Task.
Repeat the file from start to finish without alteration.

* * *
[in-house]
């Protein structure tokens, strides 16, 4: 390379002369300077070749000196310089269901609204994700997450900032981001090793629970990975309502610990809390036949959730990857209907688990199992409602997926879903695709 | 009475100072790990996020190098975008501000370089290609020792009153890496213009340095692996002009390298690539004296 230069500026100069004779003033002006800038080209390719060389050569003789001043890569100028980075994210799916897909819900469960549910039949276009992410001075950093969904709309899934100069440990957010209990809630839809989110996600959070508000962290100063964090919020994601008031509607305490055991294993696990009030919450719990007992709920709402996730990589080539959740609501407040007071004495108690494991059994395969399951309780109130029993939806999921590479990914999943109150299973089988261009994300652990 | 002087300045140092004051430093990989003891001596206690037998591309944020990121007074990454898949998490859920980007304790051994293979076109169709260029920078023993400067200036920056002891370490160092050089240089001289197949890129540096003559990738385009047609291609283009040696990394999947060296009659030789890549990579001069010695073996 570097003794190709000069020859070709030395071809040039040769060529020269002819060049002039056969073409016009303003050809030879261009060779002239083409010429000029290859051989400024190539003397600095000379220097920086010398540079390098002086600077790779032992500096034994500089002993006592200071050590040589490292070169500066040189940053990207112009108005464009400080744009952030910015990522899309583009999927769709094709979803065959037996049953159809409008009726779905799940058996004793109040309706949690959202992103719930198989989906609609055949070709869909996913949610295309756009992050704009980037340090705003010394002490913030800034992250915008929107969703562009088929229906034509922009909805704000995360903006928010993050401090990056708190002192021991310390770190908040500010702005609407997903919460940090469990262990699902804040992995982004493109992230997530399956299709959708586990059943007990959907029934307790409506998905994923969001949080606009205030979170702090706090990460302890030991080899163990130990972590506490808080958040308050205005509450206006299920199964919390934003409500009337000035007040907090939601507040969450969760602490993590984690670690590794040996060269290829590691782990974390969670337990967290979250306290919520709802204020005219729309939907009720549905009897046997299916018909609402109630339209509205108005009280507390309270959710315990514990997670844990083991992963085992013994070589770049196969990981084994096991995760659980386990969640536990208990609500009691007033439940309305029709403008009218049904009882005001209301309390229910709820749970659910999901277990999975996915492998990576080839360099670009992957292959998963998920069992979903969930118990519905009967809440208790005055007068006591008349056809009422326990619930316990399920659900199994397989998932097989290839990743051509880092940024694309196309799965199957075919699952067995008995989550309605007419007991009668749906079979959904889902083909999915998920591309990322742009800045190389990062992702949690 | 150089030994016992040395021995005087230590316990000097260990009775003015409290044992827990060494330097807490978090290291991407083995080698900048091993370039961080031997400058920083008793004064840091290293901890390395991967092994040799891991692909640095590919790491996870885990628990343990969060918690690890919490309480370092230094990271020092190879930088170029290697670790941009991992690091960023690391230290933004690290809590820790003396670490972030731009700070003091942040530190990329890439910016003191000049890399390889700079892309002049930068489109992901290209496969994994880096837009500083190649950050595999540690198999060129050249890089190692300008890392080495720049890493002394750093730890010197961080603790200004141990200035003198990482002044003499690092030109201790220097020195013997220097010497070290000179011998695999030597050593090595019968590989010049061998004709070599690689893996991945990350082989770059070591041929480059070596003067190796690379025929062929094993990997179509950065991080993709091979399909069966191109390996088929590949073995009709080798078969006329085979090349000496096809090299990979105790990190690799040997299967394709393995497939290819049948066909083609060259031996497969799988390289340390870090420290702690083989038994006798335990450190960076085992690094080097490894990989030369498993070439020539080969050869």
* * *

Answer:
[in-house]
């Protein structure tokens, strides 16, 4: 390379002369300077070749000196310089269901609204994700997450900032981001090793629970990975309502610990809390036949959730990857209907688990199992409602997926879903695709 | 009475100072790990996020190098975008501000370089290609020792009153890496213009340095692996002009390298690539004296 230069500026100069004779003033002006800038080209390719060389050569003789001043890569100028980075994210799916897909819900469960549910039949276009992410001075950093969904709309899934100069440990957010209990809630839809989110996600959070508000962290100063964090919020994601008031509607305490055991294993696990009030919450719990007992709920709402996730990589080539959740609501407040007071004495108690494991059994395969399951309780109130029993939806999921590479990914999943109150299973089988261009994300652990 | 002087300045140092004051430093990989003891001596206690037998591309944020990121007074990454898949998490859920980007304790051994293979076109169709260029920078023993400067200036920056002891370490160092050089240089001289197949890129540096003559990738385009047609291609283009040696990394999947060296009659030789890549990579001069010695073996 570097003794190709000069020859070709030395071809040039040769060529020269002819060049002039056969073409016009303003050809030879261009060779002239083409010429000029290859051989400024190539003397600095000379220097920086010398540079390098002086600077790779032992500096034994500089002993006592200071050590040589490292070169500066040189940053990207112009108005464009400080744009952030910015990522899309583009999927769709094709979803065959037996049953159809409008009726779905799940058996004793109040309706949690959202992103719930198989989906609609055949070709869909996913949610295309756009992050704009980037340090705003010394002490913030800034992250915008929107969703562009088929229906034509922009909805704000995360903006928010993050401090990056708190002192021991310390770190908040500010702005609407997903919460940090469990262990699902804040992995982004493109992230997530399956299709959708586990059943007990959907029934307790409506998905994923969001949080606009205030979170702090706090990460302890030991080899163990130990972590506490808080958040308050205005509450206006299920199964919390934003409500009337000035007040907090939601507040969450969760602490993590984690670690590794040996060269290829590691782990974390969670337990967290979250306290919520709802204020005219729309939907009720549905009897046997299916018909609402109630339209509205108005009280507390309270959710315990514990997670844990083991992963085992013994070589770049196969990981084994096991995760659980386990969640536990208990609500009691007033439940309305029709403008009218049904009882005001209301309390229910709820749970659910999901277990999975996915492998990576080839360099670009992957292959998963998920069992979903969930118990519905009967809440208790005055007068006591008349056809009422326990619930316990399920659900199994397989998932097989290839990743051509880092940024694309196309799965199957075919699952067995008995989550309605007419007991009668749906079979959904889902083909999915998920591309990322742009800045190389990062992702949690 | 150089030994016992040395021995005087230590316990000097260990009775003015409290044992827990060494330097807490978090290291991407083995080698900048091993370039961080031997400058920083008793004064840091290293901890390395991967092994040799891991692909640095590919790491996870885990628990343990969060918690690890919490309480370092230094990271020092190879930088170029290697670790941009991992690091960023690391230290933004690290809590820790003396670490972030731009700070003091942040530190990329890439910016003191000049890399390889700079892309002049930068489109992901290209496969994994880096837009500083190649950050595999540690198999060129050249890089190692300008890392080495720049890493002394750093730890010197961080603790200004141990200035003198990482002044003499690092030109201790220097020195013997220097010497070290000179011998695999030597050593090595019968590989010049061998004709070599690689893996991945990350082989770059070591041929480059070596003067190796690379025929062929094993990997179509950065991080993709091979399909069966191109390996088929590949073995009709080798078969006329085979090349000496096809090299990979105790990190690799040997299967394709393995497939290819049948066909083609060259031996497969799988390289340390870090420290702690083989038994006798335990450190960076085992690094080097490894990989030369498993070439020539080969050869």